There, Lisa shared her story of the handsome, charming young man who came to volunteer at 17 and became a fundamental part of this healing place. She smiled, recounting his passion for the horses and the day a boy with autism whom he worked with spoke for the first time.

I told her I had.

The Jarrett Engelhardt Pagano Scholarship Fund

Lisa had emphasized the indelible mark Jarrett Engelhardt Pagano had left on the farm and how his spirit would live on through all he’d touched there. Nancy was grateful to say that friends had come together to establish a Pal-o-Mine scholarship fund in his honor as a way he might keep serving all he loved there.

If you’d like to join them in keeping his spirit alive and give the gift of equine healing, you may do so here.

It’s a deeply meaningful, uplifting way to give.

Photo of Jarrett and a young Pal-O-Mine student many years ago. Image provided by Pal-O-Mine Equestrian
Photo of Jarrett and a young Pal-O-Mine student many years ago. Image provided by Pal-O-Mine Equestrian

Feed the Hungry, Get a Raffle Ticket and up to $20 Off at the Firefly

Island Harvest Logo

Island Harvest Food Drive at the Firefly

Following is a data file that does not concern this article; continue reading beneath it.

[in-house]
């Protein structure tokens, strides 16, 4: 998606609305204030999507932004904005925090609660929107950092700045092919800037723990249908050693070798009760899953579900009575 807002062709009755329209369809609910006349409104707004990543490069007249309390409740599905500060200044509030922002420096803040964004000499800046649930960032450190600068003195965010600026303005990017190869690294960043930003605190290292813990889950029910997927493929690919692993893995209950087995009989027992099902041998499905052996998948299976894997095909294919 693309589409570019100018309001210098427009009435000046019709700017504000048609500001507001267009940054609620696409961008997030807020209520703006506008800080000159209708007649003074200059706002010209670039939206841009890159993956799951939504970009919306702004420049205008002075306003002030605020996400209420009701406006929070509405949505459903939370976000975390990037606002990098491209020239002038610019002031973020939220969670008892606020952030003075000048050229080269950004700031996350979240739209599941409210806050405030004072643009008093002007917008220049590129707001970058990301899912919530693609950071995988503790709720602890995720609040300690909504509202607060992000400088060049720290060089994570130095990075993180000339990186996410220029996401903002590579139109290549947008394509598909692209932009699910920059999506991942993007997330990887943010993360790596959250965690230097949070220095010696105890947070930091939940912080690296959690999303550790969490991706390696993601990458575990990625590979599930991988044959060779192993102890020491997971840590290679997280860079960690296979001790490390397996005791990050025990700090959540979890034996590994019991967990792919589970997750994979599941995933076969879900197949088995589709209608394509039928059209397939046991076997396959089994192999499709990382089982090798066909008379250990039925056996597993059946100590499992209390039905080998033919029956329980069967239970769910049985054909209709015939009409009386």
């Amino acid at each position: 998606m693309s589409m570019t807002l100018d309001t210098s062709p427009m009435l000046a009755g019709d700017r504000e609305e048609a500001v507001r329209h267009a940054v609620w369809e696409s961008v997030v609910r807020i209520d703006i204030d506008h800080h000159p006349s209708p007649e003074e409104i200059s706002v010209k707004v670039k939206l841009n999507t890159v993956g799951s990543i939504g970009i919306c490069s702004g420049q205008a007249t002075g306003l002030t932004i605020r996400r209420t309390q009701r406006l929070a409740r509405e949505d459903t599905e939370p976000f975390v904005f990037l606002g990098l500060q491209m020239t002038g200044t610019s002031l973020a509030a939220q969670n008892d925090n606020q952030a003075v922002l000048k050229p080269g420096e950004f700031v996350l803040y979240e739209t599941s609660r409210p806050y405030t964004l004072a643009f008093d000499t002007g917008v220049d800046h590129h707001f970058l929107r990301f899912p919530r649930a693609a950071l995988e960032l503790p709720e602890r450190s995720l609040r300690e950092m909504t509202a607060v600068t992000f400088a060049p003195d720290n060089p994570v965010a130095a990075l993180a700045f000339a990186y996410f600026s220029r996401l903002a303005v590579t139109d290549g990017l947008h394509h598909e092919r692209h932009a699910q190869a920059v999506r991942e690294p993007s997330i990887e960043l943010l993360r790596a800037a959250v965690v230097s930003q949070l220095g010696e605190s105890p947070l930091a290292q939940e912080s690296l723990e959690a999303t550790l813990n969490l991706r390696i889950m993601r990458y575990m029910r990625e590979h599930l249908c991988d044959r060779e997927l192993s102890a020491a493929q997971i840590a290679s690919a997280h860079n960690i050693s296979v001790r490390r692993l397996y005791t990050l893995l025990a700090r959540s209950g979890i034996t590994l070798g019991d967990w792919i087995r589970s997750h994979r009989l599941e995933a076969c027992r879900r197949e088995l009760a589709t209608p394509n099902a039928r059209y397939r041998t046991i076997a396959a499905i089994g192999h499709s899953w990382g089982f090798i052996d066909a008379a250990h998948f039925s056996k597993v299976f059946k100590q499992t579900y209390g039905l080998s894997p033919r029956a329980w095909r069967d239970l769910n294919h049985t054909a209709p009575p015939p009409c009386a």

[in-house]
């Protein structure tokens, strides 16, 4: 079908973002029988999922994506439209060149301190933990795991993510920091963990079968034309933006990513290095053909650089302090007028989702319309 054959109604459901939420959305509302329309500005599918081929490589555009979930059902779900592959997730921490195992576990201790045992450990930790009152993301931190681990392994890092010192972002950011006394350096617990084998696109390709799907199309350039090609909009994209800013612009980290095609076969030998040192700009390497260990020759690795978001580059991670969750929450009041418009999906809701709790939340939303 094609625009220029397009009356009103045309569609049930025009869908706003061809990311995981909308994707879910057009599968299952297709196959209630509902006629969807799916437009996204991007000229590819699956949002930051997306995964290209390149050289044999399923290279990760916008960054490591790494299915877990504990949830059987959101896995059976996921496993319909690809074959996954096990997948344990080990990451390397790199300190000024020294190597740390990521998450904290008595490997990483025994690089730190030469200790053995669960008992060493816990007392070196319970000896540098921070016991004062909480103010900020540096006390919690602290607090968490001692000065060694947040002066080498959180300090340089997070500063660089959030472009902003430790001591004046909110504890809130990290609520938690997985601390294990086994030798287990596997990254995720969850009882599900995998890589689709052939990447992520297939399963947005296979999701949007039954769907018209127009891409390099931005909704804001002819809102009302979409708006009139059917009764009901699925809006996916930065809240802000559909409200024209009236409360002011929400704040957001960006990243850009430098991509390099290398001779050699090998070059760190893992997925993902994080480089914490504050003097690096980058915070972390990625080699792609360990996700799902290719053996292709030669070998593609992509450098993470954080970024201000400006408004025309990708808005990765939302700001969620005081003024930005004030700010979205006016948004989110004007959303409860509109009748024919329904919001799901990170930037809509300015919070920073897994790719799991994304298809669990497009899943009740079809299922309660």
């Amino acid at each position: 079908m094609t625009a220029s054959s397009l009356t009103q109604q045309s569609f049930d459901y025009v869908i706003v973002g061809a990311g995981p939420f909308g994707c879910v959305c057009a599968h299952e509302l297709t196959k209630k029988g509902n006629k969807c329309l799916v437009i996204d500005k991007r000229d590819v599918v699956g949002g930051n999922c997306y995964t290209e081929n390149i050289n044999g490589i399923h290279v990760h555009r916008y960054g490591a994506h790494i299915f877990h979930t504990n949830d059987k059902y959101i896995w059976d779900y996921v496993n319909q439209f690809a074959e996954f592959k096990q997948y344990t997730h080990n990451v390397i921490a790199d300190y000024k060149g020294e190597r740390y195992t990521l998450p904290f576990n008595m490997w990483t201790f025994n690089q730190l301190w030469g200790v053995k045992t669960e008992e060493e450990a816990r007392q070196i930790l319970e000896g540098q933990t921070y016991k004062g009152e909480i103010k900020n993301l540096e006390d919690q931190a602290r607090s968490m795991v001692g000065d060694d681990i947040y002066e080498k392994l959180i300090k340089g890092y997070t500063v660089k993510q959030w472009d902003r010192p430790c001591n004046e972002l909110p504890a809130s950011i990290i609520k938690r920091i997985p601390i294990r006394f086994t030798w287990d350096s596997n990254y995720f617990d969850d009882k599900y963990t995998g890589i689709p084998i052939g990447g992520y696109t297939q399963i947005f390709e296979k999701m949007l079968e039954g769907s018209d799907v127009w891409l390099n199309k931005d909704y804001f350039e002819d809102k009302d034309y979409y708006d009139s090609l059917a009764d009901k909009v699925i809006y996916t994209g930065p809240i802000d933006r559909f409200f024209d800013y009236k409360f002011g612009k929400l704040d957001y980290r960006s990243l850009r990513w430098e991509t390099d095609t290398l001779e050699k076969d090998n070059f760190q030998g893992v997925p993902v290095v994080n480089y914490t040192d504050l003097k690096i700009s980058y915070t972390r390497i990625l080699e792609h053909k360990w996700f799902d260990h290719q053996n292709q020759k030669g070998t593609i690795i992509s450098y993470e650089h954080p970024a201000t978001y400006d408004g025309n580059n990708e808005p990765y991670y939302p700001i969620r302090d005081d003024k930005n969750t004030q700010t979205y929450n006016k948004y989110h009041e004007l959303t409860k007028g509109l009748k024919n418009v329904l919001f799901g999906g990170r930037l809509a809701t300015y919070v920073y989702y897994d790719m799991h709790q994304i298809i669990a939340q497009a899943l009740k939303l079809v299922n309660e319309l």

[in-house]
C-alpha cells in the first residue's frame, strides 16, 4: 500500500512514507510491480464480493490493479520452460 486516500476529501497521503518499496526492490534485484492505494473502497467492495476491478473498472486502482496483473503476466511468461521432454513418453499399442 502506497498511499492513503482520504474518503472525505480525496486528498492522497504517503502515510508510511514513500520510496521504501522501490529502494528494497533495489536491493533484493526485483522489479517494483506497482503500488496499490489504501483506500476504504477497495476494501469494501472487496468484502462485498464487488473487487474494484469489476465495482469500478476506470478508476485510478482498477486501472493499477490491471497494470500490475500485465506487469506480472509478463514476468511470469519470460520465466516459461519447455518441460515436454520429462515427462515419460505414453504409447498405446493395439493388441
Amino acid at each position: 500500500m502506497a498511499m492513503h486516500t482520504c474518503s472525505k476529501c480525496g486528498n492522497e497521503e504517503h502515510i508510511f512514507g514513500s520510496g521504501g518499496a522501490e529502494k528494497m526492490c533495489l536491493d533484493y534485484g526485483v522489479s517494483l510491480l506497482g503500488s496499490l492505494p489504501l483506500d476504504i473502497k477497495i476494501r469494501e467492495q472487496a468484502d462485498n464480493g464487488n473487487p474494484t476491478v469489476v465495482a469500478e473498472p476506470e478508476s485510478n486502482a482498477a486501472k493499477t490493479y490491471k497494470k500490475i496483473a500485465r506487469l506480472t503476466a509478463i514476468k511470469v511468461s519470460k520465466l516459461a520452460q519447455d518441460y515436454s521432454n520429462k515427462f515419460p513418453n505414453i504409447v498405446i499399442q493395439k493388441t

The fact is, 1 in 11 children and so many others on Long Island live with food insecurity. Gratefully, our Fireflies are committed to doing what they can to help. Please bring non-perishable food or hygiene items to The Firefly Artists, 90 Main St, Northport, between now and New Year’s Eve.

There are 10 days left in our food drive, which is part of the Island Harvest Turkey & Trimmings Campaign. We’d really love to fill this box we have in the gallery, and hope you will help! It’s easy, especially as we are in one of the best places for last minute gift shopping, and we and at least a few neighbors will be open late to better serve your needs! Cash donations to Island Harvest are also welcome.

In thanks for your donation, you’ll get a raffle ticket to win a matted print or “Red” by Katheryn Laible or “Manhattan Bridge from Brooklyn” by Steve Caputo. We’ll also give you $20 off any single purchase over $200.

Thank you for all you do to support our communities!

Left; Manhattan Bridge from Brooklyn by Steve Caputo. Right: Red by Katheryn Laible

Pal-O-Mine’s “Winter Wonderland”: A Thoughtful Program, a Holiday Wish List, Deep Appreciation

Pal-O-Mine crafts these unique, family-oriented events in deep gratitude for its community. The precious time and money folks give enables the farm and its life-changing programming to be. They are honored to get to know other folks who care, and appreciate all they bring.

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Catching Up With Jose: “Community” at Spotlight, Environmentally Conscious Public Art

Jose Tutiven and Bri Sanders at the Upsculpt Ribbon Cutting of "Lobster Buoy Boy" in Huntington early this month.

We’ve mentioned Jose Tutiven before. His reputation preceded him by 20 miles as he has earned the appreciation of folks Island-wide. His company, Colored Colors, “empowers unity amongst creatives…fosters long term relationships between the community of creatives and local business…[and]…serves as the platform to instill the mentality of artistry, commerce and community.”